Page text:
Customers in the throes of maturing their third-party risk management program often ask us, “What’s next?” Whether it is standing up a new program, expanding your existing program’s footprint, or replacing an outmoded competitive tool, having a plan is essential. If the old maxim, “A failure to plan is a plan to fail” is true, then you must begin every third-party risk management program with an end-state in mind. This could include:
In our 15 years working with thousands of customers and vendors, we’ve devised the following 6-step strategy to achieving complete third-party risk management. Be sure to download the full best practices guide that details the 6 steps, discusses how to measure your maturity level, and provides a checklist of best practice-recommended features to look for in a solution. Below is a summary of the 6 steps.
There are several decisions that must be made prior to kicking off a third-party risk management program. Key decisions to make at this step include:
As you begin to engage TPRM providers, make sure they have the flexibility to deliver both types of questionnaires, so you aren’t locked into a single, rigid questionnaire, and that they offer multiple collection methods to accommodate your business. Read the best practices guide for a full accounting of these attributes.
Once you’ve decided how to tier your vendors and selected questionnaire content, the next step to comprehensive third-party risk management is to begin monitoring the cyber and business risks of those vendors. Although periodic assessments are essential to gaining an understanding of how vendors govern their information security and data privacy programs at a point in time, it’s a lengthy process for surveys to be communicated out to vendors – and for vendors to begin submitting completed content and evidence. Plus, you’re likely only assessing vendors yearly, and a lot can happen to a vendor in a year between assessments! Let this monitoring help you inform your tiering decisions and get immediate insights into your hands so you can make better decisions as your internal controls assessments start coming in. The best practices guide reviews what to monitor.
The next step toward third-party risk management program maturity is evidence collection and due diligence review on submitted answers. As mentioned in Step 1, collection and due diligence review can take many forms:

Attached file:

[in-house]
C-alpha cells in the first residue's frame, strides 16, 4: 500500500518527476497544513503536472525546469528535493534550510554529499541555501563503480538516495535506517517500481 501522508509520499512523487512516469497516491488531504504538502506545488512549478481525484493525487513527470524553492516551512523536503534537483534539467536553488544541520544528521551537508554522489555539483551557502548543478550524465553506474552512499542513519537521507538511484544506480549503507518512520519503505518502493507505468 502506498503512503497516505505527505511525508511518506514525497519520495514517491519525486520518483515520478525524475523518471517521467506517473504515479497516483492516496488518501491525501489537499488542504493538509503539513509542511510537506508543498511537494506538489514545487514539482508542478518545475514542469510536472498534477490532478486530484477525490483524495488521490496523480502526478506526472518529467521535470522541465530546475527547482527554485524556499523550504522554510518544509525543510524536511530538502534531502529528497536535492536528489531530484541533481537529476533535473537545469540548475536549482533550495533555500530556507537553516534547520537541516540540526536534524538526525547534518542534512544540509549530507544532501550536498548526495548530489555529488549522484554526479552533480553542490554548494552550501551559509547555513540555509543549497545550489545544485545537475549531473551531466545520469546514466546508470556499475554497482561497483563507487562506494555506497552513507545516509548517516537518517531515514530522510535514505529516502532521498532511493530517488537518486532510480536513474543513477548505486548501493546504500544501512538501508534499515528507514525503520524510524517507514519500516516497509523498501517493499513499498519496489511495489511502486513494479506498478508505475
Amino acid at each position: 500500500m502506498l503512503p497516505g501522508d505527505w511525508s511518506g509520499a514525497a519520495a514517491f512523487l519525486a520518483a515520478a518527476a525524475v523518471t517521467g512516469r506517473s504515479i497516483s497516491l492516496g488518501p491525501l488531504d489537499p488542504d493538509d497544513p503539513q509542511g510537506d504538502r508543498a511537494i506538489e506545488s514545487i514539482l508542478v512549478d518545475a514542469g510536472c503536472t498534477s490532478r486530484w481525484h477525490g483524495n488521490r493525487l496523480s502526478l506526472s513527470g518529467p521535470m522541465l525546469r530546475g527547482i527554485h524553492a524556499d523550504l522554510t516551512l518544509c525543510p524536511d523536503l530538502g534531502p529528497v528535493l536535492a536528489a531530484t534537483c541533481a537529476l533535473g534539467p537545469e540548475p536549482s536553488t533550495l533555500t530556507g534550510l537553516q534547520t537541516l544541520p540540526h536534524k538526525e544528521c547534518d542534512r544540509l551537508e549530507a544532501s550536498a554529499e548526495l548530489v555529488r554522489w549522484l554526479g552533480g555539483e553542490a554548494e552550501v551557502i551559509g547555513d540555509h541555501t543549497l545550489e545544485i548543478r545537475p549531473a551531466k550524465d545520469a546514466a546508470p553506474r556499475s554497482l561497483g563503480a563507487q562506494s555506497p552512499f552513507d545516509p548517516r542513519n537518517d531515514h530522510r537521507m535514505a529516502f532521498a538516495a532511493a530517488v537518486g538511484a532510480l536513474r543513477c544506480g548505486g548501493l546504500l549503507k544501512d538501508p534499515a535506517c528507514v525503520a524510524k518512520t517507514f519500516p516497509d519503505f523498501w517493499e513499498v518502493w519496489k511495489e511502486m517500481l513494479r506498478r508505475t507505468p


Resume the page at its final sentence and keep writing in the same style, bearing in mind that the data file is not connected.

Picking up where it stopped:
Each approach has its pros and cons which we review in the best practices guide.
You’re at the point where you have completed (and perhaps validated) questionnaires and evidence – and now need to analyze and score all evidence so you can prioritize risk migration activity (discussed in the next step). Analysis tends to be a resource-draining exercise – namely performing tasks such as checking red flags in documentation, contextual comments, and considering variations in services vs. risks. The best approach to analyzing and scoring is to first centralize results into a risk and compliance register. Then, have flexibility in how you weight those risks – for example a on a 5x5 matrix of likelihood and impact – since not all risks are created equal. Read more in the best practices guide.
Remember the vendor tiering we discussed in Step 1 (plus how it’s informed by scanning in Step 2) and the risk register we covered in Step 4? Those attributes will be extremely important during this step and will help you dynamically categorize vendors based on risk levels and criticality to the business. They will also enable bi-directional remediation workflow and document management on the risk register. The key here is to look for capabilities that demonstrate how risk levels can change over time once recommended remediations are applied. That will be very important to the auditors.
It ain’t over until the auditor says so! One of the ways to speed compliance reporting is to gain visibility into each vendor’s level of compliance. Start by establishing a compliance “pass” percentage threshold against a risk category (e.g., X% compliant against a particular framework or guideline). All reporting will tie back to that percent-compliant rating and your team can focus on subareas where compliance pass rates are low. And since it isn’t *just* about compliance reporting, look for cybersecurity reporting capabilities in your chosen solution as well – areas like trending risk over time, risks per business impact area, highest risks by vendor, etc. The best practices guide details this.
Prevalent explained what an enterprise TPRM deployment looks like and described key features to look for in the solution evaluation process. Prevalent is the epitome of a complete third-party risk management solution, offering a holistic, automated TPRM program unified by a single, easy-to-use platform. If you would like to learn more on how to construct your complete third-party risk management strategy, check out our best practices guide.
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